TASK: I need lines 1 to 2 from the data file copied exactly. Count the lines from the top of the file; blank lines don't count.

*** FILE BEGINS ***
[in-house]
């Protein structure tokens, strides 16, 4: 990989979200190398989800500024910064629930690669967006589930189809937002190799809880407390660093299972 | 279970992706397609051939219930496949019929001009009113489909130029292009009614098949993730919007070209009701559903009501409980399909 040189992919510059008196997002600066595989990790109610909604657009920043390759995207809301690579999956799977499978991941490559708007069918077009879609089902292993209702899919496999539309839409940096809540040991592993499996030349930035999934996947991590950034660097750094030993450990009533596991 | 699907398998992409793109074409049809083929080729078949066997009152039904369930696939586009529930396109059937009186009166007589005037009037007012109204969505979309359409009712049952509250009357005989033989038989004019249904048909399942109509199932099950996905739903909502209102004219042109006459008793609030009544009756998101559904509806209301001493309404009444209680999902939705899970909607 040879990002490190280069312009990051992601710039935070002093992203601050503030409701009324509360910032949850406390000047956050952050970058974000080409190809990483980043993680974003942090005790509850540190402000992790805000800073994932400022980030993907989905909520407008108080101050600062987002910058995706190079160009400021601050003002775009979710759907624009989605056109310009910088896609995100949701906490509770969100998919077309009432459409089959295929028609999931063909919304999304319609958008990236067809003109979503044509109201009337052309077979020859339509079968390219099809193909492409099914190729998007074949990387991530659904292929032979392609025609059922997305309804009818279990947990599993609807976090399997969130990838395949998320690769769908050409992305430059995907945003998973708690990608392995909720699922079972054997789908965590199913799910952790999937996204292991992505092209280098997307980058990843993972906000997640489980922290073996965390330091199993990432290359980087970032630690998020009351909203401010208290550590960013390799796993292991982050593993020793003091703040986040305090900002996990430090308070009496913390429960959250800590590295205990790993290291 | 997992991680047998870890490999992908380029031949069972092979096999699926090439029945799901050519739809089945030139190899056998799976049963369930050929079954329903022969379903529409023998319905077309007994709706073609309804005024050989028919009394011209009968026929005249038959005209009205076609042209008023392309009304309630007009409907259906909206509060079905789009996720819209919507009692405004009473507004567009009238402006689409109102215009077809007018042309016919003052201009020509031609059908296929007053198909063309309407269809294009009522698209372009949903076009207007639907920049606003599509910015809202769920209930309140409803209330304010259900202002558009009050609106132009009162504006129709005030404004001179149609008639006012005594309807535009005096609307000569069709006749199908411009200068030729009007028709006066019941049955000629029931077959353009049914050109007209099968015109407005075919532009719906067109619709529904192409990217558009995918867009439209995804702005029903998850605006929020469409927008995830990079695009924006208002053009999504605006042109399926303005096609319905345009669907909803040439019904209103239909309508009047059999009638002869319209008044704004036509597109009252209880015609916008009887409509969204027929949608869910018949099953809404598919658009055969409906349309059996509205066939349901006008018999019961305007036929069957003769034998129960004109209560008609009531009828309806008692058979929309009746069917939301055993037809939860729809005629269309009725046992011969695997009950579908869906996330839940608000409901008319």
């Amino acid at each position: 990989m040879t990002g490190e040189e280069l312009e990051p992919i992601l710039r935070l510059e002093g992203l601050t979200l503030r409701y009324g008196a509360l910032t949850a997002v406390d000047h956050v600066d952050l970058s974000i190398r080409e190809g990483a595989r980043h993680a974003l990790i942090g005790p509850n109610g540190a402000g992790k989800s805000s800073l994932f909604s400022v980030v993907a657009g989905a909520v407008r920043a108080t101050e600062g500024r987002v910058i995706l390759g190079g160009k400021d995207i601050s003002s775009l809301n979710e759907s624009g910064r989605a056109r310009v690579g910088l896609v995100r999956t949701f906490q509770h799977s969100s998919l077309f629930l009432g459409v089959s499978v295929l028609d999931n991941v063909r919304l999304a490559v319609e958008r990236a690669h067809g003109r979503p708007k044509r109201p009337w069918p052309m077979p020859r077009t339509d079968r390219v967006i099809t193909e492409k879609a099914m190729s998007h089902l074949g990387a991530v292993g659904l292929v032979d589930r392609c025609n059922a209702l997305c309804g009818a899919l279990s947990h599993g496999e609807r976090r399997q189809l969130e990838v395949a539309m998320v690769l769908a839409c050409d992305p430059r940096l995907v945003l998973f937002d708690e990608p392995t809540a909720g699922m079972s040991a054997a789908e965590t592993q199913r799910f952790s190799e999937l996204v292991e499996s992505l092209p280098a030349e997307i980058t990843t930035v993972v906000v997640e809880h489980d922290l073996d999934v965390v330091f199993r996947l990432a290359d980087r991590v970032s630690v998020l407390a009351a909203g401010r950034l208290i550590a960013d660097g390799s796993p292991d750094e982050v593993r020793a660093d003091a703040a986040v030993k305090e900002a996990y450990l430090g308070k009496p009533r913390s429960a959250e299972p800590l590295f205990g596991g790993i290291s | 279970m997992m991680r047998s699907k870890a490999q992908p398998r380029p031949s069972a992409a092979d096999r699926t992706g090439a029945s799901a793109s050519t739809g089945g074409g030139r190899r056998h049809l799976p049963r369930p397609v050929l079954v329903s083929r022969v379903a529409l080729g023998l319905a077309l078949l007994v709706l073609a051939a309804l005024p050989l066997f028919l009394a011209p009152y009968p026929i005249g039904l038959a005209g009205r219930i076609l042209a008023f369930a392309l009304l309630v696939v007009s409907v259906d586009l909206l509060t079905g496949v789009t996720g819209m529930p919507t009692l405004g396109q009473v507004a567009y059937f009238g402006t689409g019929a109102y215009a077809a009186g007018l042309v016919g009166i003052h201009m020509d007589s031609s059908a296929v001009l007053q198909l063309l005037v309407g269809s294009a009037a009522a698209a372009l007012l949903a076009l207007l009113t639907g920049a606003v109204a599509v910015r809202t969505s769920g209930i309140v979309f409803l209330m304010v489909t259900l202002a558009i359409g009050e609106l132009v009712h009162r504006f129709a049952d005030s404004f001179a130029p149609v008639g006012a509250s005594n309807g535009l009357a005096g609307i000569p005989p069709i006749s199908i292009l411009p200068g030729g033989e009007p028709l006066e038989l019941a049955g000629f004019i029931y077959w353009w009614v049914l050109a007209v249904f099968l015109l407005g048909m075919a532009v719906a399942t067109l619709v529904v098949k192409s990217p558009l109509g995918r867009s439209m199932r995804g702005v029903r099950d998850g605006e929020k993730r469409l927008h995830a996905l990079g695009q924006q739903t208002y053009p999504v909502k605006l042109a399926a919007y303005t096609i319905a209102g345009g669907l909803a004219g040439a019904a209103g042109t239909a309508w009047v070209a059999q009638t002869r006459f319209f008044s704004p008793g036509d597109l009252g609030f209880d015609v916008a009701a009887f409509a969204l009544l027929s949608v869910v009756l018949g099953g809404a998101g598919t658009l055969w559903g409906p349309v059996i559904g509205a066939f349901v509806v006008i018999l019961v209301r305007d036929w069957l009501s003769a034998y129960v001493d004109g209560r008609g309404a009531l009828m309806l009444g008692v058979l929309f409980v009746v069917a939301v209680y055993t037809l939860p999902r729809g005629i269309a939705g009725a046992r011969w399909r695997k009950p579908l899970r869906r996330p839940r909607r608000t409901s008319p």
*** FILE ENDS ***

[in-house]
């Protein structure tokens, strides 16, 4: 990989979200190398989800500024910064629930690669967006589930189809937002190799809880407390660093299972 | 279970992706397609051939219930496949019929001009009113489909130029292009009614098949993730919007070209009701559903009501409980399909 040189992919510059008196997002600066595989990790109610909604657009920043390759995207809301690579999956799977499978991941490559708007069918077009879609089902292993209702899919496999539309839409940096809540040991592993499996030349930035999934996947991590950034660097750094030993450990009533596991 | 699907398998992409793109074409049809083929080729078949066997009152039904369930696939586009529930396109059937009186009166007589005037009037007012109204969505979309359409009712049952509250009357005989033989038989004019249904048909399942109509199932099950996905739903909502209102004219042109006459008793609030009544009756998101559904509806209301001493309404009444209680999902939705899970909607 040879990002490190280069312009990051992601710039935070002093992203601050503030409701009324509360910032949850406390000047956050952050970058974000080409190809990483980043993680974003942090005790509850540190402000992790805000800073994932400022980030993907989905909520407008108080101050600062987002910058995706190079160009400021601050003002775009979710759907624009989605056109310009910088896609995100949701906490509770969100998919077309009432459409089959295929028609999931063909919304999304319609958008990236067809003109979503044509109201009337052309077979020859339509079968390219099809193909492409099914190729998007074949990387991530659904292929032979392609025609059922997305309804009818279990947990599993609807976090399997969130990838395949998320690769769908050409992305430059995907945003998973708690990608392995909720699922079972054997789908965590199913799910952790999937996204292991992505092209280098997307980058990843993972906000997640489980922290073996965390330091199993990432290359980087970032630690998020009351909203401010208290550590960013390799796993292991982050593993020793003091703040986040305090900002996990430090308070009496913390429960959250800590590295205990790993290291 | 997992991680047998870890490999992908380029031949069972092979096999699926090439029945799901050519739809089945030139190899056998799976049963369930050929079954329903022969379903529409023998319905077309007994709706073609309804005024050989028919009394011209009968026929005249038959005209009205076609042209008023392309009304309630007009409907259906909206509060079905789009996720819209919507009692405004009473507004567009009238402006689409109102215009077809007018042309016919003052201009020509031609059908296929007053198909063309309407269809294009009522698209372009949903076009207007639907920049606003599509910015809202769920209930309140409803209330304010259900202002558009009050609106132009009162504006129709005030404004001179149609008639006012005594309807535009005096609307000569069709006749199908411009200068030729009007028709006066019941049955000629029931077959353009049914050109007209099968015109407005075919532009719906067109619709529904192409990217558009995918867009439209995804702005029903998850605006929020469409927008995830990079695009924006208002053009999504605006042109399926303005096609319905345009669907909803040439019904209103239909309508009047059999009638002869319209008044704004036509597109009252209880015609916008009887409509969204027929949608869910018949099953809404598919658009055969409906349309059996509205066939349901006008018999019961305007036929069957003769034998129960004109209560008609009531009828309806008692058979929309009746069917939301055993037809939860729809005629269309009725046992011969695997009950579908869906996330839940608000409901008319």